From NED GRANT in Axbridge Daily Mirror 11th April 1973
They were the villages of lost mothers last night four little communities in the Somerset countryside, numbed by the horror of a miles away. tragedy 500 miles away
More than 100 of their women were aboard a day-trip plane that plunged into a Swiss mountainside in a blizzard. Rescuers reported that 110 of the 145 aboard were dead. the men of the villages were dead. And last night, the men of the villages waited, silent and grim, for news of their loved ones. From the pretty village of Abridge, sixty-three mem- bers of the local Ladies’ Guild had left happily yesterday morning for a day’s shopping and sightseeing in Basle.
News of the crash brought husbands out into the village square, wondering who had lost a wife or daughter and whose children were without mothers. Invicta, the owners of the crashed Vanguard, said relatives would be told before the victims were named. But in Abridge, the anguish was deepened by news that no list was likely to be issued until today.
One man said: We really feel now that we want to know the worst.” Many of the waiting men had been up at 6.30 yesterday to wave goodbye to the party. The outing had been planned for months. Grandparents and friends were organised to look after the children, meals were prepared the day before.
Then just after lunch, came the news that ripped the heart out of Axbridge. Many of those wives, mothers, friends and neighbours who had driven Off a few hours earlier would never return, Postmaster Brian Helps summed up the village’s feelings. It is a terrible tragedy,” he said. of them are young mothers.
Everyone is terribly shocked and numbed. We are all involved, everyone has lost someone dear to them, either a relative or friend.’ During the afternoon, people gathered in each other’s cottages seeking comfort. The rector of Axbridge, the Rev Anthony Martin, kept a vigil by his telephone, waiting for word from Switzerland. He said: I am getting as much news as I can and then going around the village passing it on. In the other grief-stricken villages, the mood was the same.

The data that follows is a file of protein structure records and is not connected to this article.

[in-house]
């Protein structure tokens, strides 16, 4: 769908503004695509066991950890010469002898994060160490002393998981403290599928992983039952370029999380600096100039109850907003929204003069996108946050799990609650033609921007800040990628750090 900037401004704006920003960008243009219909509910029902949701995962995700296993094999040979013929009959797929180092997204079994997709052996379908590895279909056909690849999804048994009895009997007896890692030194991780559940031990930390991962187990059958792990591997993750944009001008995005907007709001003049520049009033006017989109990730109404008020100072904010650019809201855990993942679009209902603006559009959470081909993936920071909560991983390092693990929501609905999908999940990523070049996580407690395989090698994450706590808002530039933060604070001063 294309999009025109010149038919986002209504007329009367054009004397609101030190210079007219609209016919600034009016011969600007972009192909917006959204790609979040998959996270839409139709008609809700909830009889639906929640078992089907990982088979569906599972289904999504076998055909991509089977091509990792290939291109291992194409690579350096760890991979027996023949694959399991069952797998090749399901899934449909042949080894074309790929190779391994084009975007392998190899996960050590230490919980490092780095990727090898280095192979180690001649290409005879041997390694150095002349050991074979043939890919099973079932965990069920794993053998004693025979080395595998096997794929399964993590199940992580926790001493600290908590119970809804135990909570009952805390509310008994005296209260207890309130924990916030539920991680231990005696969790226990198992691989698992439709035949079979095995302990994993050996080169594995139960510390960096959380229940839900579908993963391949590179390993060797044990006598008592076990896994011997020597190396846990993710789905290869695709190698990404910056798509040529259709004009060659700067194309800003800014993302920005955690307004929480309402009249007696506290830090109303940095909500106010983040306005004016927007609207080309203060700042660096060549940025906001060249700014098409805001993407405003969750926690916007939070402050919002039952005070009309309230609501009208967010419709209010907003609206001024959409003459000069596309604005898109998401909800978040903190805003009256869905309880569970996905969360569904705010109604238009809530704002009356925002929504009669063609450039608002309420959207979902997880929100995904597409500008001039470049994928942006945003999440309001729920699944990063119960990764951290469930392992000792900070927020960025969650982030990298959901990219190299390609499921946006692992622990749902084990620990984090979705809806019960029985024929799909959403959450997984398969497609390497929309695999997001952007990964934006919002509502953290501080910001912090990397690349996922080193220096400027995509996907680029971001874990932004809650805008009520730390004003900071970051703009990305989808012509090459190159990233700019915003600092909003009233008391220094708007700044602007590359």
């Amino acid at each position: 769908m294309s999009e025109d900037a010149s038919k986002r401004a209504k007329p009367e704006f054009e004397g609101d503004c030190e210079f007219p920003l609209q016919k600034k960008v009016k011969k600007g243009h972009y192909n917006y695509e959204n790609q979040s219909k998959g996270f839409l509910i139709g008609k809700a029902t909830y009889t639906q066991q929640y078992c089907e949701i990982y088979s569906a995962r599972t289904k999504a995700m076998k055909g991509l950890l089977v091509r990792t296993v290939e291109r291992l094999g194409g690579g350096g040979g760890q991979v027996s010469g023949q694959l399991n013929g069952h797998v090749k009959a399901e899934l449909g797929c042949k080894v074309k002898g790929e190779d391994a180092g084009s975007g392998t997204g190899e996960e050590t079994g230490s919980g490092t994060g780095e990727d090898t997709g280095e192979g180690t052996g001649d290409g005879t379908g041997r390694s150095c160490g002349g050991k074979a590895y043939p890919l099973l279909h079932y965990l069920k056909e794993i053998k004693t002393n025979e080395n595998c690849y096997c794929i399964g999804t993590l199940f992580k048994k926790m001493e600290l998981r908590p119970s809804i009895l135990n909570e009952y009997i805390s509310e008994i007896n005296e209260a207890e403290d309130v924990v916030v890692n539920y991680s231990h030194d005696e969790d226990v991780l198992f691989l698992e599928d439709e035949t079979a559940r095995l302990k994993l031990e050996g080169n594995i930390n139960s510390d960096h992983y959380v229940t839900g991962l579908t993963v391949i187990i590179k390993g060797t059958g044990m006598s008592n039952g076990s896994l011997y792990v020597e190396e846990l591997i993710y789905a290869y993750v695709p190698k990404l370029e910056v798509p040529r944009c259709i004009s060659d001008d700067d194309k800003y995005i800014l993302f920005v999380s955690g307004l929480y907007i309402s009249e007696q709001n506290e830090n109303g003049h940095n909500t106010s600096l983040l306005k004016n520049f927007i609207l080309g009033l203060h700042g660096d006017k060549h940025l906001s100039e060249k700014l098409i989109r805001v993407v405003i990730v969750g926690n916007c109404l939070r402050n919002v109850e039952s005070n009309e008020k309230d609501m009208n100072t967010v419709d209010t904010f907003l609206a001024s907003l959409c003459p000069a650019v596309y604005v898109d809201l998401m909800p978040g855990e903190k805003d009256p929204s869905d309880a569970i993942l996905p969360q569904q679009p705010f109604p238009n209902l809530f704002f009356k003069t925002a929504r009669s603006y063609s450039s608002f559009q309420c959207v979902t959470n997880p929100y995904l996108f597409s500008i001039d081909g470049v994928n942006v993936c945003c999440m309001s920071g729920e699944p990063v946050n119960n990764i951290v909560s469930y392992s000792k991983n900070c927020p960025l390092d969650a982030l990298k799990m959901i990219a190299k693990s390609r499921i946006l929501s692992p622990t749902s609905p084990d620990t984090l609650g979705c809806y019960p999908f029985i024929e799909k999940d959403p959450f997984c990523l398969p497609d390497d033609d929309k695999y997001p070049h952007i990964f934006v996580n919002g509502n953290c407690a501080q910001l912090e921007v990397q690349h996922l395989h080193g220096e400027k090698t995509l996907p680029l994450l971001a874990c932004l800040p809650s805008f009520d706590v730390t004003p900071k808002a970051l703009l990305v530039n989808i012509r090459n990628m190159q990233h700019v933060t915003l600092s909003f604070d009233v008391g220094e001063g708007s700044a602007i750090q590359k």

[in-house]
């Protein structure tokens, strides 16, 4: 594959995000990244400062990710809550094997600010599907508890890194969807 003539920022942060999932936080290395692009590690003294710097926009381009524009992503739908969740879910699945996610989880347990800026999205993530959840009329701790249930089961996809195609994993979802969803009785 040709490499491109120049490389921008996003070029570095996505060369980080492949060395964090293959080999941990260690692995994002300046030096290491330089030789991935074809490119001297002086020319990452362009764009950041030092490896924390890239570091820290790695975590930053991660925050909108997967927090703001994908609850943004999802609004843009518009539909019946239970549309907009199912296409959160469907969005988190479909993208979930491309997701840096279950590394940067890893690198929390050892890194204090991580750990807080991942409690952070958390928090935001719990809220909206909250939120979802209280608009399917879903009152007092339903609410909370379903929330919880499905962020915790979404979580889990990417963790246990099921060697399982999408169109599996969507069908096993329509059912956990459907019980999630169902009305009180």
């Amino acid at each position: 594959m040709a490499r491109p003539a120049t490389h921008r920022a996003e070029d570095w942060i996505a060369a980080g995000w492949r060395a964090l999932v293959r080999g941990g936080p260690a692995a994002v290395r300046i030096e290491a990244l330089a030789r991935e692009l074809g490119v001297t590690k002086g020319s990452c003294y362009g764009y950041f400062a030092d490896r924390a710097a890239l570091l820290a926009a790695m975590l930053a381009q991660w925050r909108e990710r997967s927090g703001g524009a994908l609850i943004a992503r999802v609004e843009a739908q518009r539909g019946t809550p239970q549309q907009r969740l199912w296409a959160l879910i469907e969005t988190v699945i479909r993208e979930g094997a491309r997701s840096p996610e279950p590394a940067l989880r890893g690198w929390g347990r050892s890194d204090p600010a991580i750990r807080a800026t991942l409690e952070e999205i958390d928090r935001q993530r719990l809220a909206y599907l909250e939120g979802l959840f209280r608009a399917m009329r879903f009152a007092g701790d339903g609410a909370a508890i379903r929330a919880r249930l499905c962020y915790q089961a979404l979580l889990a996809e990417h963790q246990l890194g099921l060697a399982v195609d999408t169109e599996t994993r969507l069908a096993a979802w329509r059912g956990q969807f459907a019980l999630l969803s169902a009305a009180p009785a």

Forty people from a social club in Congresbury were abord the Vanguard. There were members of a women’s twenty skittles club from Congresbury and nearby Wrington.
Five members of a mothers’ group at Cheddar were on the trip, with two children, aged eleven and twelve, from their village. And a party of twenty staff from Bristol airport were also aboard, Vicar’s wife, Mrs. Jean Denman, should have been on the trip with the five Cheddar mothers. But because the date of the flight had been changed, she could not. She said: I got the tickets for the club and I would have gone with them.
In Congresbury, Mrs. Catherine Regan said: The women on the trip were all ages I know a number of them had been saving hard for this trip for quite a long time, It’s very distressing.
Anxious husbands sat bleary-eyed at Bristol airport last night hoping for news of the crash survivors. for the Many of the men had been baby-sitters for mothers’ day out. Mr Rodney Payne, of Cheddar, carried his 20-month-old son in his arms, waiting for news of the boy’s mother. Civil servant Philp Batt, of Congresburv. was waiting for news of eight of his relatives- including his father, mother and grandmother, He said: Almost my entire family were on the Aircraft and so far, I have had no news, Invicta said relatives or next-of-kin would be flown to Base today.
The village school at Axbridge-just closed for the Easter holidays-may be reopened to look after children while their fathers fly out. Last night, the men of Abridge crowded into the village’s twelfth-century church to hear the rector give them words of comfort, sympathy and pray.